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Hoffmann, R. A wiki for the life sciences where authorship matters. Nature Genetics (2008)

Isolation and characterization of QCR9, a nuclear gene encoding the 7.3-kDa subunit 9 of the Saccharomyces cerevisiae ubiquinol-cytochrome c oxidoreductase complex. An intron-containing gene with a conserved sequence occurring in the intron of COX4.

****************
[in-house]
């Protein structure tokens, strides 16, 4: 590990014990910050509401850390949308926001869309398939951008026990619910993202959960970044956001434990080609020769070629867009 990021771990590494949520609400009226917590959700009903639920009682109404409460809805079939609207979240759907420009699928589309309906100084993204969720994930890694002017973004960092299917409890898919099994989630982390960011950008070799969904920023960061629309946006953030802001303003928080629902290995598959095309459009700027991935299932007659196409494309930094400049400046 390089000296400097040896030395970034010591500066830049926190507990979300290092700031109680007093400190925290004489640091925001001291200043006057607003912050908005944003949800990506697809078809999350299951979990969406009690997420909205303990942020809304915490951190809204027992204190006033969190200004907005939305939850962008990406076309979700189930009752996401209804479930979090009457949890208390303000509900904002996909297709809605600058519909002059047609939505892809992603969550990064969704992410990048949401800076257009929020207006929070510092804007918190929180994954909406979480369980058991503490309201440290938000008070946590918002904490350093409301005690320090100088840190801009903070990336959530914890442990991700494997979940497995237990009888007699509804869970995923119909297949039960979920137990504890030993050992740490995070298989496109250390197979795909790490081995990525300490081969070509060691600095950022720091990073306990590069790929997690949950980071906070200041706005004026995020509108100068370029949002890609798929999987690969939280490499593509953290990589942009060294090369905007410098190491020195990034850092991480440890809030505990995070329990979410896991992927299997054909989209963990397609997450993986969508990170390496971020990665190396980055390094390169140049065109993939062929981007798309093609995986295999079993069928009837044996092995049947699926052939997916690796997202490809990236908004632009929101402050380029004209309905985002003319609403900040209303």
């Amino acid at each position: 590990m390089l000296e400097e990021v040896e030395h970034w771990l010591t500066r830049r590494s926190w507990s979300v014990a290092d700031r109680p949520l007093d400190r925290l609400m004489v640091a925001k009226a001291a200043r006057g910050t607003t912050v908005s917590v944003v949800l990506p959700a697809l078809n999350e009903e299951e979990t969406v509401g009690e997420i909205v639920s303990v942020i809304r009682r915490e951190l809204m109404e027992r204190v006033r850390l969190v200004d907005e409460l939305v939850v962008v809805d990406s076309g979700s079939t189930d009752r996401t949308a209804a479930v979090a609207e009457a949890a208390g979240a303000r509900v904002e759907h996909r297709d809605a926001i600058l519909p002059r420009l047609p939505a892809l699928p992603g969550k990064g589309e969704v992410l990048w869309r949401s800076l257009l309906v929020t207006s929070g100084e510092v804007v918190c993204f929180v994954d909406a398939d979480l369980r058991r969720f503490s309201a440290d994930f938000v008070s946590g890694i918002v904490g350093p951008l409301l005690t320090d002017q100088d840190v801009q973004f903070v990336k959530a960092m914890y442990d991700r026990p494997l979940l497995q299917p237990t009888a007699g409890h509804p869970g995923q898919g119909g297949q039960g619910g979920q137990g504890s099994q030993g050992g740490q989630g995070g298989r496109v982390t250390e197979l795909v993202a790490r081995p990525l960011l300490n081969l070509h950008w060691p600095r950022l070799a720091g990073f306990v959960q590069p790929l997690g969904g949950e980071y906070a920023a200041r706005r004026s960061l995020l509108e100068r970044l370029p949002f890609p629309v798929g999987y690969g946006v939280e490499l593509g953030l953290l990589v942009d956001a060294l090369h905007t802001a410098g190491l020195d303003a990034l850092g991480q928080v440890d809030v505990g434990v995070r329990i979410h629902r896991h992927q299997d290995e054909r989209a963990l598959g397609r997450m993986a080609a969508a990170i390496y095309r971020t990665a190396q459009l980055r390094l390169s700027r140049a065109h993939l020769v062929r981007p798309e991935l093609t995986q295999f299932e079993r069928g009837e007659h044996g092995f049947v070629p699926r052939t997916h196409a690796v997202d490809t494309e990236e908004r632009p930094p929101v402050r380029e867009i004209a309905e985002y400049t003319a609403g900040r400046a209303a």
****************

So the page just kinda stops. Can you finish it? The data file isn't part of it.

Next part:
A nuclear gene (QCR9) encoding the 7.3-kDa subunit 9 of the mitochondrial cytochrome bc1 complex from Saccharomyces cerevisiae has been isolated from a yeast genomic library by hybridization with a degenerate oligonucleotide corresponding to nine amino acids proximal to the N terminus of purified subunit 9. QCR9 includes a 195-base pair open reading frame capable of encoding a protein of 66 amino acids and having a predicted molecular weight of 7471. The N-terminal methionine of subunit 9 is removed posttranslationally because the N-terminal sequence of the purified protein begins with serine 2. The ATG triplet corresponding to the N-terminal methionine is separated from the open reading frame by an intron. The intron is 213 base pairs long and contains previously reported 5' donor, 3' acceptor, and TACTAAC sequences necessary for splicing. The splice junctions, as well as the 5' end of the message, were confirmed by isolation and sequencing of a cDNA copy of QCR9. In addition, the intron contains a nucleotide sequence in which 15 out of 18 nucleotides are identical with a sequence in the intron of COX4, the nuclear gene encoding cytochrome c oxidase subunit 4. The deduced amino acid sequence of the yeast subunit 9 is 39% identical with that of a protein of similar molecular weight from beef heart cytochrome bc1 complex. If conservative substitutions are allowed for, the two proteins are 56% similar. The predicted secondary structure of the 7.3-kDa protein revealed a single possible transmembrane helix, in which the amino acids conserved between beef heart and yeast are asymmetrically arranged along one face of the helix, implying that this domain of the protein is involved in a conserved interaction with another hydrophobic protein of the cytochrome bc1 complex. Two yeast strains, JDP1 and JDP2, were constructed in which QCR9 was deleted. Both strains grew very poorly, or not at all, on nonfermentable carbon sources and exhibited, at most, only 5% of wild-type ubiquinol-cytochrome c oxidoreductase activity. Optical spectra of mitochondrial membranes from the deletion strains revealed slightly reduced levels of cytochrome b. When JDP1 and JDP2 were complemented with a plasmid carrying QCR9, the resulting yeast grew normally on ethanol/glycerol and exhibited normal cytochrome c reductase activities and optical spectra. These results indicate that QCR9 encodes a 7.3-kDa subunit of the bc1 complex that is required for formation of a fully functional complex.(ABSTRACT TRUNCATED AT 400 WORDS)[1]


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